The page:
When Worlds Collide

When Worlds Collide

I love this blog posted by Michel Baudin for two reasons:

First, the blog reveals sentiments that nicely echo the approach I took in my own PhD research on the spread of lean in the UK. In my work, I reviewed the spread of lean through the lens of a small but fascinating body of literature called management of fashions and fads. This body of work developed partly in response to the proliferation of management ideas that emerged in the 1980s and 1990s and partly in response to the inability of conventional innovation diffusion theory to explain this proliferation. Fashions and fads are not differentiated although most authors use fads to mean short-lived fashions. Both terms are used to mean managerial interventions which appear to be innovative, rational and functional and are aimed at encouraging better organisational performance. The most prolific author defines management fashions as:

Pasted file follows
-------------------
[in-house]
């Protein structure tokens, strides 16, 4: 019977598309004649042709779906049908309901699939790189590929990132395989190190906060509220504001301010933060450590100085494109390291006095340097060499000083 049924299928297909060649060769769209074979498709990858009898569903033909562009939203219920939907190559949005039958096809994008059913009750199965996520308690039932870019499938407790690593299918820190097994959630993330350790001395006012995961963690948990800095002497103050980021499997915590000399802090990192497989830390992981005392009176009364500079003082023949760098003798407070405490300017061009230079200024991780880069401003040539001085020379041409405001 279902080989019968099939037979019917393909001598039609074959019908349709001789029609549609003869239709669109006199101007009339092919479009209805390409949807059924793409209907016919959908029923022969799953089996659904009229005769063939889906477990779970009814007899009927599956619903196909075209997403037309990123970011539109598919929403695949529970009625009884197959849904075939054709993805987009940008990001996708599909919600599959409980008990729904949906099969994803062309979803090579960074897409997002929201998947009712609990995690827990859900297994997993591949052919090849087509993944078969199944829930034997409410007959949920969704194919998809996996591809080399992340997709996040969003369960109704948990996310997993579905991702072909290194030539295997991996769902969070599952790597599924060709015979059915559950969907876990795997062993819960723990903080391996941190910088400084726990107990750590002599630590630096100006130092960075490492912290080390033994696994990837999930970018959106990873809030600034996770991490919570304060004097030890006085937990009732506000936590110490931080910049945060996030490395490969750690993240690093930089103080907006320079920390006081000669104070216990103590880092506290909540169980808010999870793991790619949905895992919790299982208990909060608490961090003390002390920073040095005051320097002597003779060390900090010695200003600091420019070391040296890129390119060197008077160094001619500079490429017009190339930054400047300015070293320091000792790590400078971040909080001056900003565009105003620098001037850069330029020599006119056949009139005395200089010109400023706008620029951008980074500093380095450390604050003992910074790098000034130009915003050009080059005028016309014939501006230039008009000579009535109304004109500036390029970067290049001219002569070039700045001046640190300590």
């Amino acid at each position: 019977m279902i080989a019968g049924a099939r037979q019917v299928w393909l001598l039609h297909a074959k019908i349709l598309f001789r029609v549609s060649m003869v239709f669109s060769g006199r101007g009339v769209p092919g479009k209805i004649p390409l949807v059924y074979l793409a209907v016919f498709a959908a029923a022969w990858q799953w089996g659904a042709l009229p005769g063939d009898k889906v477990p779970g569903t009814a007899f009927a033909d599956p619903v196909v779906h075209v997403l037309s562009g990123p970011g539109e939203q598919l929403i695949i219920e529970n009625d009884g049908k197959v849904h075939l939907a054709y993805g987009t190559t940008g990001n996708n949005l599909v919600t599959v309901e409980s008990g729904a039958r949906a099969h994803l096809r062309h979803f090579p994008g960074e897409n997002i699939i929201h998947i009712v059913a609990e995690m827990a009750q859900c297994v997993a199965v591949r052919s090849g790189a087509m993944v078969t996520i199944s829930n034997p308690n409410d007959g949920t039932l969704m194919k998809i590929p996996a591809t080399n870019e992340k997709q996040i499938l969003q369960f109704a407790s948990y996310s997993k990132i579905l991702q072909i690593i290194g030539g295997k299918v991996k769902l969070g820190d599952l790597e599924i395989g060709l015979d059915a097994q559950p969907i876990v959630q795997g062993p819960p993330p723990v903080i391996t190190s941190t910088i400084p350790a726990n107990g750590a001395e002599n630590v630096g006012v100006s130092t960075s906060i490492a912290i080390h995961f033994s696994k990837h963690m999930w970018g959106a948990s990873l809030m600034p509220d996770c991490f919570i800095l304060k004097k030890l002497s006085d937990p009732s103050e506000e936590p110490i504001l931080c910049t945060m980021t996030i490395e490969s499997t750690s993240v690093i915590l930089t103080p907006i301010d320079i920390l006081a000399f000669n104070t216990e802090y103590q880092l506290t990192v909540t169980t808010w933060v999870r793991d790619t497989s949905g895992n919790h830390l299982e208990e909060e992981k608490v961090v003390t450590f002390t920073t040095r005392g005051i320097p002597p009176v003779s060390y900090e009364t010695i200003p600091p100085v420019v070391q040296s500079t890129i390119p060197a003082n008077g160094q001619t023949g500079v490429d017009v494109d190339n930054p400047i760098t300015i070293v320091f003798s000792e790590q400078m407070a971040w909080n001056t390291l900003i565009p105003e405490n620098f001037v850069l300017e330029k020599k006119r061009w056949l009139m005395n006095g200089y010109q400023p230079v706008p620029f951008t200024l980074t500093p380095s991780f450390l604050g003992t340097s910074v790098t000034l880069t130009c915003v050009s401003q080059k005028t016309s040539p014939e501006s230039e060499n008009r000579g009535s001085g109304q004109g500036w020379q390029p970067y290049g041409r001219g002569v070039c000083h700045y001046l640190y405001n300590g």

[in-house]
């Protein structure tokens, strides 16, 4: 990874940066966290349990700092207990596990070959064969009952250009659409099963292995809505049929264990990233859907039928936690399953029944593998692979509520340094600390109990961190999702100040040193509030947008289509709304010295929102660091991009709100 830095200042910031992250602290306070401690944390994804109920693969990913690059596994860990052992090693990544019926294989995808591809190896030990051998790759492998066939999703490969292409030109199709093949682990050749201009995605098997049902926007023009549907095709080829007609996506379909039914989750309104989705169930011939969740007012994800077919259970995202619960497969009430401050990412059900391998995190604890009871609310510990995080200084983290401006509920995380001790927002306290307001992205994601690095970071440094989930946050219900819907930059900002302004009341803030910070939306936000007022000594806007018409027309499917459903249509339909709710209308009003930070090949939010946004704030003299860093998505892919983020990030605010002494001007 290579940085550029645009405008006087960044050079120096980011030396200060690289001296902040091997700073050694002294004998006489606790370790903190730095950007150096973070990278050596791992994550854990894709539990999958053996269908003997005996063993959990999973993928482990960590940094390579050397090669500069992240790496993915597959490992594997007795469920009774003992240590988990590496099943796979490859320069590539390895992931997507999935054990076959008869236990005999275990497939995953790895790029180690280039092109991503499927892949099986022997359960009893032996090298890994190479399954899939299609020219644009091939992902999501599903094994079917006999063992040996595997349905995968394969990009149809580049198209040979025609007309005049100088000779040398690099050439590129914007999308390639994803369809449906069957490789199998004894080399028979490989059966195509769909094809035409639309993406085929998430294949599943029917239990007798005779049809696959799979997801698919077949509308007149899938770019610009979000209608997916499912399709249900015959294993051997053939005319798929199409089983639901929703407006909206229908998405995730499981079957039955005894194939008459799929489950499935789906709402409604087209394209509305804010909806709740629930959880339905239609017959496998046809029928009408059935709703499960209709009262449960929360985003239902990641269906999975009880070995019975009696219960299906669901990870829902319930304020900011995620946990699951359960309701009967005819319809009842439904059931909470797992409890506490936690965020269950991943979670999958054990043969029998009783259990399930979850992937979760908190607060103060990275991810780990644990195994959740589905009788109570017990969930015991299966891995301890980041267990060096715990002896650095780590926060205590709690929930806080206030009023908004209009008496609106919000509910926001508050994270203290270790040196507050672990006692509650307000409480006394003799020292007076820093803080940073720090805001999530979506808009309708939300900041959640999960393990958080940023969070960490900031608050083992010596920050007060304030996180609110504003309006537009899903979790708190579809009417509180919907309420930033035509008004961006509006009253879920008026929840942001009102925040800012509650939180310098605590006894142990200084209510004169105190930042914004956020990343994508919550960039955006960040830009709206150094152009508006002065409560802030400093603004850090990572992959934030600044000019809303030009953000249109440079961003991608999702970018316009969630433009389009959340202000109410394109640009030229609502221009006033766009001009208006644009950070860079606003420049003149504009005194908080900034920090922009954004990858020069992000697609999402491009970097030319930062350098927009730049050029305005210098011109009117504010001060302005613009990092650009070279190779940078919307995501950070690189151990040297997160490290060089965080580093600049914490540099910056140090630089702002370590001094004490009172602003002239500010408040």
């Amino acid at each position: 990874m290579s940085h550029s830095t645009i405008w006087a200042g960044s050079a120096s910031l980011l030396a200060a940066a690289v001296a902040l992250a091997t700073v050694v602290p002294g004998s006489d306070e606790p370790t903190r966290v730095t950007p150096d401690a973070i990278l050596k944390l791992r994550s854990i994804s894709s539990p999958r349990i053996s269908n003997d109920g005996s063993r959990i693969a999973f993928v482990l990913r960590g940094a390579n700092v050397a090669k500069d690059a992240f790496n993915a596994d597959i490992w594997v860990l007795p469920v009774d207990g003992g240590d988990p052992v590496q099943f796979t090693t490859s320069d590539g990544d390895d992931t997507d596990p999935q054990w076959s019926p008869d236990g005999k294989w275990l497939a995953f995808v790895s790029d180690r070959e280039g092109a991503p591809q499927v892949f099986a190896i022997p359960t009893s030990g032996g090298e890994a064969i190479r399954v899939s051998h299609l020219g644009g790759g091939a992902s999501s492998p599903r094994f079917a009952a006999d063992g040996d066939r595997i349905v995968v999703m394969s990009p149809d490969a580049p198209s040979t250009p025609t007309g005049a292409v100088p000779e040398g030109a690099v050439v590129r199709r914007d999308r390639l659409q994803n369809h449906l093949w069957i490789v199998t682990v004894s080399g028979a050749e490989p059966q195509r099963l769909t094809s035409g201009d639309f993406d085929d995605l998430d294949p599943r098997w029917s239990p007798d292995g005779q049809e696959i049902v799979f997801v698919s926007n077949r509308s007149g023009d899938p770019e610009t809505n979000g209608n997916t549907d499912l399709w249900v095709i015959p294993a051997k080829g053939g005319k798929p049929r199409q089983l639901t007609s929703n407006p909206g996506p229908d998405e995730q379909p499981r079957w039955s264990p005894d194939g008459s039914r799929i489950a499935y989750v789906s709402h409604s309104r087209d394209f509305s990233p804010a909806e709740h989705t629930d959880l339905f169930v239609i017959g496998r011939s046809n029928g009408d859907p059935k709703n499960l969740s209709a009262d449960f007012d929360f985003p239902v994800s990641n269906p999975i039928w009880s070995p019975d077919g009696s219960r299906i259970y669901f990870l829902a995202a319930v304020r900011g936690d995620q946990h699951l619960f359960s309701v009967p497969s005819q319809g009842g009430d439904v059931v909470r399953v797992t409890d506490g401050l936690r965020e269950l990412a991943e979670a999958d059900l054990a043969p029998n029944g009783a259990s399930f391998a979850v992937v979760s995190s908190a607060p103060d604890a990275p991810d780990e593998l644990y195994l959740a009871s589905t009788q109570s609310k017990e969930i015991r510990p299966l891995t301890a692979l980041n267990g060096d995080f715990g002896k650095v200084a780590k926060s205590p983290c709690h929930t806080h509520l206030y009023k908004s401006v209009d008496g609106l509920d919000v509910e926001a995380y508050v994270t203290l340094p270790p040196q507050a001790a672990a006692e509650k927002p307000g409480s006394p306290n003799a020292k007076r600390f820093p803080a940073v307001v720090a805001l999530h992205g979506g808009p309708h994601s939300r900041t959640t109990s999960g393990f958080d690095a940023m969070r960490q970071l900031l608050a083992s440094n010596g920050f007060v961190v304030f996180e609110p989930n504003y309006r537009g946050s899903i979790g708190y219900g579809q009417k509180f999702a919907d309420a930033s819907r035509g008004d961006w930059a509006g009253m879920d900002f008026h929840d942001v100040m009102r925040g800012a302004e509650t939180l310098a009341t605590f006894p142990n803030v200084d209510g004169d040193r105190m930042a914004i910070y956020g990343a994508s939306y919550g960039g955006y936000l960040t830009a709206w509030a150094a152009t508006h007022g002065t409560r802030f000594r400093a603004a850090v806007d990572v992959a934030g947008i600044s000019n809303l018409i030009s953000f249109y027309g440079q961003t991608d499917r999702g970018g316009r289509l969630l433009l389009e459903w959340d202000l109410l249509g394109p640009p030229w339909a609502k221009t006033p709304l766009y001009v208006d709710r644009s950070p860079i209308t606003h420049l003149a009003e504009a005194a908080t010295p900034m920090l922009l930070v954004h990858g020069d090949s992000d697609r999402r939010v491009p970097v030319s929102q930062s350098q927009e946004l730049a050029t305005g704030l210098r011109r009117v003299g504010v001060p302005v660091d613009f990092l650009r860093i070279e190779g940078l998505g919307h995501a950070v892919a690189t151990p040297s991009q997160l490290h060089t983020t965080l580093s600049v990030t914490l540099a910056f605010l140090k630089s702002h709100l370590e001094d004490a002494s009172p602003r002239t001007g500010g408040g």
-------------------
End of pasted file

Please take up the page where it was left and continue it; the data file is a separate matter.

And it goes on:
‘transitory collective beliefs that certain management techniques are at the forefront of management progress’

(Abrahamson, 1996, p. 254)

My interest was the extent to which lean and other contemporary paradigms fared against this perspective. Baudin has intuitively reached some of the same conclusions I did.

The second reason is that during the course of my research I found that the academic and the practitioner worlds often collide. You will see that Bozdogan’s response to Baudin’s critique leads to a debate that produces some interesting insights: Read the full article

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